One of 2 Who Admitted Killing Two Dartmouth Professors as Teens Faces Parole

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Dartmouth College is pictured in this file photo by Damien Fisher


CONCORD – A parole hearing has been scheduled April 18 for James Parker, 39, who was sentenced to serve 25 years to life in prison in connection with the brutal 2001 murders of a couple who were professors at Dartmouth College.

Parker was 16 at the time of the murders when he and his friend Robert Tulloch, then 17, later admitted stabbing Half, 62, and Susanne Zantop, 55, to death to rob them in a plan they had tried unsuccessfully at a couple of other homes.

Parker and Tulloch were both high school students in Chelsea, Vt., at the time. The two gained entry into the Zantops’ home by pretending to conduct a survey,  but had already purchased the two knives used in the killings.

Parker’s attorney Cathy Green said: “James Parker remains deeply sorry for his actions. He has spent his time in prison very constructively with dedication not only to his own rehabilitation, but to making it a better place for others. Out of respect for the Zantops’ family and friends, he will have no further comment.”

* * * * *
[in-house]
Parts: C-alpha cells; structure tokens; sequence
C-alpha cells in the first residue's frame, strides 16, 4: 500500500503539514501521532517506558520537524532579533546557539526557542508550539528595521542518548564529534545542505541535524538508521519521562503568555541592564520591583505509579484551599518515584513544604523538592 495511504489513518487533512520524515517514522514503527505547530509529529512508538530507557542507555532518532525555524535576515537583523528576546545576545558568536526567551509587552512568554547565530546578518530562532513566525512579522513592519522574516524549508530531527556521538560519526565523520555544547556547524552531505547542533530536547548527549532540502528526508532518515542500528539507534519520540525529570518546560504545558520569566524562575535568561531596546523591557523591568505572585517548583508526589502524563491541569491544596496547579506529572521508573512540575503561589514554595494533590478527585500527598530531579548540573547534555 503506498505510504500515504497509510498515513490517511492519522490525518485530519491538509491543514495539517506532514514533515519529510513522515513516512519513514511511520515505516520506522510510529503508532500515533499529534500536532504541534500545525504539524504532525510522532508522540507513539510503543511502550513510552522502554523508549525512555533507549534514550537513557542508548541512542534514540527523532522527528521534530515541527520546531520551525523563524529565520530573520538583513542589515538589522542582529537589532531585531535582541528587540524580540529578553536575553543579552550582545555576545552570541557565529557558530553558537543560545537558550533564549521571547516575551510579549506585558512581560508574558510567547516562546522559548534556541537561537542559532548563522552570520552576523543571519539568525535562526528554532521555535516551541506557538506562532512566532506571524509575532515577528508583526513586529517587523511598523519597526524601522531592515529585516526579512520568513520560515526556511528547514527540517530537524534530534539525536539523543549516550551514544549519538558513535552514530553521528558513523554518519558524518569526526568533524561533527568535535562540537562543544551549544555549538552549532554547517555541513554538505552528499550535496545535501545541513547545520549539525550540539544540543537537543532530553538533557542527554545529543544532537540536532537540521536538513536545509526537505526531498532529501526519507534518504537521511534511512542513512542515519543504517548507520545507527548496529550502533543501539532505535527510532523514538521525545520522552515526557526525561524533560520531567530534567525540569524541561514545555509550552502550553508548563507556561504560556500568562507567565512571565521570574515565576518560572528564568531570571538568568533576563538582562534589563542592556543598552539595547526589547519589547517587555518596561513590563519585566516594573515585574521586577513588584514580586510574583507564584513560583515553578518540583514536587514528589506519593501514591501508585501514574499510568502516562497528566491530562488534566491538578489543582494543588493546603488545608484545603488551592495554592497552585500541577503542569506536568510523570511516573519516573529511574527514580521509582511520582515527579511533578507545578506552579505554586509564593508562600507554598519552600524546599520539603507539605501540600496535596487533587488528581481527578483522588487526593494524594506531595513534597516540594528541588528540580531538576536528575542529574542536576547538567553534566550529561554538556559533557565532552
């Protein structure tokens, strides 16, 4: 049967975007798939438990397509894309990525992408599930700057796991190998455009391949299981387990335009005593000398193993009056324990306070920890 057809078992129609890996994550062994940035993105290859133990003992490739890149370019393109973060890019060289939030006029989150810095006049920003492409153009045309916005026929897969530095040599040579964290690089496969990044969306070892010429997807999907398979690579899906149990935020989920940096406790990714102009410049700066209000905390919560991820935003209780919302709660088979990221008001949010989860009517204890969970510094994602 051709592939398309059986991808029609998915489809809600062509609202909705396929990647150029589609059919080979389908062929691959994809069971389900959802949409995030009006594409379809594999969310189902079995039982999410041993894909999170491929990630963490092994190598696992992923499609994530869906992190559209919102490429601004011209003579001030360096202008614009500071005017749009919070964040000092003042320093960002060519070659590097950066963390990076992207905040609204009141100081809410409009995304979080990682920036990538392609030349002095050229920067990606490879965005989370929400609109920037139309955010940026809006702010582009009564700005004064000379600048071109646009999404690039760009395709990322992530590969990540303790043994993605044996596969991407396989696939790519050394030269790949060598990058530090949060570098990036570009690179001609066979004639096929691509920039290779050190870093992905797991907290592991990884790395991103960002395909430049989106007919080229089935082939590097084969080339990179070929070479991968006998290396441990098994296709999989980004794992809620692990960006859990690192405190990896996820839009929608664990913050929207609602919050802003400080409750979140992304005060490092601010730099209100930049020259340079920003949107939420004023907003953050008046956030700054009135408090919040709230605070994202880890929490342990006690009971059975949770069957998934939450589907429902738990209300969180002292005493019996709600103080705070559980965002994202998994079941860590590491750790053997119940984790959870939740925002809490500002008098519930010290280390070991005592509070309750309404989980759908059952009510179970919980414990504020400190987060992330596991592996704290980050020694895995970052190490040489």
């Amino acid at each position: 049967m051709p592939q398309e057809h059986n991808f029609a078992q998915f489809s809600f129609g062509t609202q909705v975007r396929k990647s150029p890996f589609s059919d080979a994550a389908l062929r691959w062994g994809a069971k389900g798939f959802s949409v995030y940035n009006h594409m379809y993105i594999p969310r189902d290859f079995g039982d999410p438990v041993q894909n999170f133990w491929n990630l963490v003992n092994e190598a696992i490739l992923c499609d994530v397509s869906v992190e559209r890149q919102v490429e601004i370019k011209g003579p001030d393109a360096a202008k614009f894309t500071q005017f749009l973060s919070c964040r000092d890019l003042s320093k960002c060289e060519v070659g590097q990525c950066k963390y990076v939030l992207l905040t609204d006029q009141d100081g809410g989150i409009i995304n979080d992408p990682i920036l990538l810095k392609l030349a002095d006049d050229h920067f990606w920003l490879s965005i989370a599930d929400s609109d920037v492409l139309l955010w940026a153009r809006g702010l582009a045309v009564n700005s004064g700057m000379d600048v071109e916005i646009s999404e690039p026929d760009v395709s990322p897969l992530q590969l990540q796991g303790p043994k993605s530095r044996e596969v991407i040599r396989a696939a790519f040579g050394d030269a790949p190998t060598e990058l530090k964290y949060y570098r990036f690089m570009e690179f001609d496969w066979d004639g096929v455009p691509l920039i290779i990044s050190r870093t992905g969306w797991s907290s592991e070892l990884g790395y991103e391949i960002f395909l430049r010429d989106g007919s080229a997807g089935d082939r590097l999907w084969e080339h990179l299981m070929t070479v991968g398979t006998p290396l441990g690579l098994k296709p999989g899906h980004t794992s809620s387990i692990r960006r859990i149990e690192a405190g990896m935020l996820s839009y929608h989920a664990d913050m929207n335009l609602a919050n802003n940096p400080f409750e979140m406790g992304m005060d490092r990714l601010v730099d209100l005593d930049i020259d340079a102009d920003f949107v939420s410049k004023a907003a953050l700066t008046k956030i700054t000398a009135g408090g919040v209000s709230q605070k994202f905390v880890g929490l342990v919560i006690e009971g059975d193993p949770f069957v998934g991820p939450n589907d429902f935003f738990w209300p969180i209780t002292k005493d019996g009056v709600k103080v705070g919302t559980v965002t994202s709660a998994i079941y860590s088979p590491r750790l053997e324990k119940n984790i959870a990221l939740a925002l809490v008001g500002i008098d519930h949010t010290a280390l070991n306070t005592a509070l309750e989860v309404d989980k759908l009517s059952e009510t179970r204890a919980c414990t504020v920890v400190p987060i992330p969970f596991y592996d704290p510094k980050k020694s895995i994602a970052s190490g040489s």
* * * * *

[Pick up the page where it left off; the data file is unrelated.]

According to press reports at the time, they accidentally left the knife sheaths behind, which tied them to the scene. Former U.S. Senator Kelly Ayotte, who is running for governor, was an assistant attorney general at the time prosecuting the case.

Parker was set to testify against Tulloch who pleaded guilty to first-degree murder meaning he would be sentenced to life in prison with no chance for parole.  

Five years ago, Parker tried to have his sentence reduced as allowed in New Hampshire after inmates serve two-thirds of their minimum sentence, but withdrew his request.

According to the Department of Corrections website inmate locator, Parker is being housed in “community corrections,” not the men’s prison in Concord, indicating he may be in a halfway house.

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